The broad academic and regional role of the Samuel Dorsky Museum of Art beyond the School of Fine and Performing Arts is recognized by a reporting line to the provost rather than within the School. Museum exhibitions and art collections regularly enhance courses and the academic mission, and serve the broader community as well. “The Dorsky” is increasingly recognized as a leader and key partner with other Hudson Valley arts organizations working to develop a thriving regional, collaborative network dedicated to the arts.


The School of Science and Engineering comprises the departments of biology, chemistry, computer science, environmental geochemical science, geology, mathematics, physics and astronomy, and the division of engineering programs that offers programs in electrical, computer, and mechanical engineering. In conjunction with the School of Education, the School of Science and Engineering also offers secondary education programs in the sciences and mathematics that prepare students to become effective inquiry-based facilitators of student learning. The College offers interdisciplinary majors in biochemistry and in environmental geochemical science. Several departments offer masters as well as baccalaureate degree programs. Observatory and Planetarium programs, lecture and seminar series, and sharing of faculty expertise and student talent with local industry represent some of the ways that the School connects with the regional community.

Enrollment in STEM majors at New Paltz has grown by nearly 80% in the past five years; Science and Engineering is now the second-largest of the five academic schools. This growth has been widespread across all majors; the mechanical engineering program, new in 2015, is already attracting many new students. The College is constructing a new $48 million science building and planning an Engineering Innovation Hub, funded by $10 million of economic development funding from New York State.

In collaboration with faculty and students in Fine and Performing Arts, the School of Science and Engineering has co-led the development of a thriving 3-D printing/digital design and fabrication/additive technology initiative at New Paltz. This is one example of many successful interdisciplinary initiatives at New Paltz. This program was designed to build on and blend the creative talents of the arts and the technology focus of engineering and computer science. Through a combination of private grants and funding from the New York State Senate and state economic development agencies totaling $2.3 million, the College has established a first-in-the nation “MakerBot Innovation Center” that provides students in many majors with an opportunity to conceptualize, design, and fabricate items. New Paltz now offers a Digital Design and Fabrication certificate curriculum. The College has established partnerships with two of the leading manufacturers of industry-grade 3D printing equipment, with high-end equipment in the College’s Hudson Valley Advanced Manufacturing Center supporting a growing record of outreach and collaboration to regional business and industry. Students, individually and in teams, from art, engineering, and business, gain valuable experience working on these external projects. The School of Education has developed programs that extend use of this technology to K-12 education.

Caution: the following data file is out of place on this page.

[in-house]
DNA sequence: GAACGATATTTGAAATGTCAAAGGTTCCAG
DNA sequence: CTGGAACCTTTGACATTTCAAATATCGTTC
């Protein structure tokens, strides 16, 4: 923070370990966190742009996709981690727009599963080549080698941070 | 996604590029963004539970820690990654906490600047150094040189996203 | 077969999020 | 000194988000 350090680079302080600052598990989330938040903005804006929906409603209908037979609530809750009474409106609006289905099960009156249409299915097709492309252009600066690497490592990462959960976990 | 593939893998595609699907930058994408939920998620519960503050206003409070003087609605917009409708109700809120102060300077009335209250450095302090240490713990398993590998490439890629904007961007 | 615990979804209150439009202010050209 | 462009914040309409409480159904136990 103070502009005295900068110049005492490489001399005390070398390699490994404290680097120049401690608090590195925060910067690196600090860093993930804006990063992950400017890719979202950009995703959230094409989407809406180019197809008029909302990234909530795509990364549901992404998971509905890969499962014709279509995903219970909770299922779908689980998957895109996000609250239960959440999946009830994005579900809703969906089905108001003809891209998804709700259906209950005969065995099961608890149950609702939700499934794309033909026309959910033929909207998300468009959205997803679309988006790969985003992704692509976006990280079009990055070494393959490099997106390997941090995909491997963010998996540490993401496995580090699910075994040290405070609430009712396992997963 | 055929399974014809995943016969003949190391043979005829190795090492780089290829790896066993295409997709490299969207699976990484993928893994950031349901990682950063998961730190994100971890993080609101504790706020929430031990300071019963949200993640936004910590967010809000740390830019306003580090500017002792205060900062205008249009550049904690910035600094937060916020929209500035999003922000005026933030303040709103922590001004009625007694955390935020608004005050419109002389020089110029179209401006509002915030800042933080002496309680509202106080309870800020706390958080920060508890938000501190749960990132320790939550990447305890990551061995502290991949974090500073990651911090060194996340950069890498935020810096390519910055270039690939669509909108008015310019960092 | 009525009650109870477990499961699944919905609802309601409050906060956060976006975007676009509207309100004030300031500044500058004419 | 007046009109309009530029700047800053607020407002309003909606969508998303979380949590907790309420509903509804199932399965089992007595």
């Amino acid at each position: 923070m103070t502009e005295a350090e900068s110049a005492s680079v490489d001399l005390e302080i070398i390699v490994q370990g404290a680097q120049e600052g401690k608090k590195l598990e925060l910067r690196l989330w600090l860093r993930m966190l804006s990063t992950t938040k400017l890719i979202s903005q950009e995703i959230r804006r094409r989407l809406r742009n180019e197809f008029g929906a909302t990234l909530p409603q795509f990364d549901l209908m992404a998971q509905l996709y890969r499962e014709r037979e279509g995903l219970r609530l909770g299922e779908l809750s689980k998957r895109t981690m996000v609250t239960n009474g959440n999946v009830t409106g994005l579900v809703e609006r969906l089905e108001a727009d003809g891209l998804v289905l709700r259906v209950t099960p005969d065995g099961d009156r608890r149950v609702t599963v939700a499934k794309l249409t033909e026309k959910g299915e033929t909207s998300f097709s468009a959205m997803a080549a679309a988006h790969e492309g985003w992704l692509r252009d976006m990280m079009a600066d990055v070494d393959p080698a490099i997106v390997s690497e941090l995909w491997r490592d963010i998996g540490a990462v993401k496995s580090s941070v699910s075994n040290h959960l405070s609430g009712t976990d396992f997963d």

The multidisciplinary Graduate School offers more than 50 programs that meet regional and statewide needs for advanced education. Such close connections to the local economy and local schools are an integral part of the New Paltz mission. The largest enrollments are in education programs that prepare many of the region’s teachers and school administrators. Faculty in liberal arts and sciences, fine and performing arts, and science and engineering help educate those future educators in the subject matters that they will teach. The business school fills local demand for strategic managers and accountants. The School of Science and Engineering provides the Hudson Valley with creative electrical and computer engineers and computer scientists. Ulster County is known for its extensive arts community, and the School of Fine and Performing Arts serves as a magnet for existing artists, for art patrons, and for students who aspire to create. Additional programs in music therapy and communication disorders serve the region as well. Some graduate programs have broader reach. The business and engineering schools draw students from around the globe and many of the MFA programs have distinguished national and international reputations.

Graduate enrollments, especially in the School of Education, have declined in recent years and the College is exploring new programs and modes of instructional delivery to renew and expand the advanced educational opportunities provided to the region. For example, an online advanced certificate program in disaster mental health was recently added and several 4+1 programs are in the proposal phase. Enrollments are also anticipated to increase as a result of recently enhanced international recruitment.